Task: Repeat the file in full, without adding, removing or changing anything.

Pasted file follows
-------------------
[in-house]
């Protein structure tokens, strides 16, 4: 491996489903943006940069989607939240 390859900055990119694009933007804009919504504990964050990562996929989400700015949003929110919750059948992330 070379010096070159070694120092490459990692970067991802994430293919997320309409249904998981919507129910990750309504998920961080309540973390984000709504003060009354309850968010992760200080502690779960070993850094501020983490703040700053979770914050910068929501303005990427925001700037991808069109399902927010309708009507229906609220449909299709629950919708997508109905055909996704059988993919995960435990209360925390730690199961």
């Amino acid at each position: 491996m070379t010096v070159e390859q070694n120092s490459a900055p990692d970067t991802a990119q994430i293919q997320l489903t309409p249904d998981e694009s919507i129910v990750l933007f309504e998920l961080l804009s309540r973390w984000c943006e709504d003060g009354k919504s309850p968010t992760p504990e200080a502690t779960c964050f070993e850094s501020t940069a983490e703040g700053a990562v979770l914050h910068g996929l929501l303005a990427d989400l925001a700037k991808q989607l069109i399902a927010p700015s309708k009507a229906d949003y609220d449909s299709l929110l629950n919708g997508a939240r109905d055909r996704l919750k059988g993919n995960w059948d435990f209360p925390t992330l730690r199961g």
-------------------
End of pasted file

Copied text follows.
[in-house]
């Protein structure tokens, strides 16, 4: 491996489903943006940069989607939240 390859900055990119694009933007804009919504504990964050990562996929989400700015949003929110919750059948992330 070379010096070159070694120092490459990692970067991802994430293919997320309409249904998981919507129910990750309504998920961080309540973390984000709504003060009354309850968010992760200080502690779960070993850094501020983490703040700053979770914050910068929501303005990427925001700037991808069109399902927010309708009507229906609220449909299709629950919708997508109905055909996704059988993919995960435990209360925390730690199961």
């Amino acid at each position: 491996m070379t010096v070159e390859q070694n120092s490459a900055p990692d970067t991802a990119q994430i293919q997320l489903t309409p249904d998981e694009s919507i129910v990750l933007f309504e998920l961080l804009s309540r973390w984000c943006e709504d003060g009354k919504s309850p968010t992760p504990e200080a502690t779960c964050f070993e850094s501020t940069a983490e703040g700053a990562v979770l914050h910068g996929l929501l303005a990427d989400l925001a700037k991808q989607l069109i399902a927010p700015s309708k009507a229906d949003y609220d449909s299709l929110l629950n919708g997508a939240r109905d055909r996704l919750k059988g993919n995960w059948d435990f209360p925390t992330l730690r199961g």